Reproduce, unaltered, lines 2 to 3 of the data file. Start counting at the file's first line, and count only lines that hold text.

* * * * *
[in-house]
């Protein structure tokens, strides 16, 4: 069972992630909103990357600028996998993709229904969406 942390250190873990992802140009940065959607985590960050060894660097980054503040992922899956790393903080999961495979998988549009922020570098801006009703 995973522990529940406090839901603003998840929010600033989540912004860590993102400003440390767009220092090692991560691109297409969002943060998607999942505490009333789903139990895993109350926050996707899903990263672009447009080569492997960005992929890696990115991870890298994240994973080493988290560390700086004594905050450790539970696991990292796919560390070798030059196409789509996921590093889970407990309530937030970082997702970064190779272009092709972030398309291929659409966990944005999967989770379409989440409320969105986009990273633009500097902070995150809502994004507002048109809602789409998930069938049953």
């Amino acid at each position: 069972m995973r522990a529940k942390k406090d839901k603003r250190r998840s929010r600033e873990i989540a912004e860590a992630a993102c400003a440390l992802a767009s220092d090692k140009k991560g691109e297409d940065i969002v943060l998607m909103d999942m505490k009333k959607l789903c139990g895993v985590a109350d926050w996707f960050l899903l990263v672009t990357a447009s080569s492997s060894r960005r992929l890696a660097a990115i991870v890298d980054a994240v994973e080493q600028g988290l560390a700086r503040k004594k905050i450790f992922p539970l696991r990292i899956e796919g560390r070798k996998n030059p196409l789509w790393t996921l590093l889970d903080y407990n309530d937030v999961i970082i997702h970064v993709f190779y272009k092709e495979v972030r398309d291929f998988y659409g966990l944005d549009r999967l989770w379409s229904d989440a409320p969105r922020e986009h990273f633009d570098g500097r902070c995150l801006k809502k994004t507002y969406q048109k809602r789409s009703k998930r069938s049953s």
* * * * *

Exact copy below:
């Protein structure tokens, strides 16, 4: 069972992630909103990357600028996998993709229904969406 942390250190873990992802140009940065959607985590960050060894660097980054503040992922899956790393903080999961495979998988549009922020570098801006009703 995973522990529940406090839901603003998840929010600033989540912004860590993102400003440390767009220092090692991560691109297409969002943060998607999942505490009333789903139990895993109350926050996707899903990263672009447009080569492997960005992929890696990115991870890298994240994973080493988290560390700086004594905050450790539970696991990292796919560390070798030059196409789509996921590093889970407990309530937030970082997702970064190779272009092709972030398309291929659409966990944005999967989770379409989440409320969105986009990273633009500097902070995150809502994004507002048109809602789409998930069938049953």
């Amino acid at each position: 069972m995973r522990a529940k942390k406090d839901k603003r250190r998840s929010r600033e873990i989540a912004e860590a992630a993102c400003a440390l992802a767009s220092d090692k140009k991560g691109e297409d940065i969002v943060l998607m909103d999942m505490k009333k959607l789903c139990g895993v985590a109350d926050w996707f960050l899903l990263v672009t990357a447009s080569s492997s060894r960005r992929l890696a660097a990115i991870v890298d980054a994240v994973e080493q600028g988290l560390a700086r503040k004594k905050i450790f992922p539970l696991r990292i899956e796919g560390r070798k996998n030059p196409l789509w790393t996921l590093l889970d903080y407990n309530d937030v999961i970082i997702h970064v993709f190779y272009k092709e495979v972030r398309d291929f998988y659409g966990l944005d549009r999967l989770w379409s229904d989440a409320p969105r922020e986009h990273f633009d570098g500097r902070c995150l801006k809502k994004t507002y969406q048109k809602r789409s009703k998930r069938s049953s």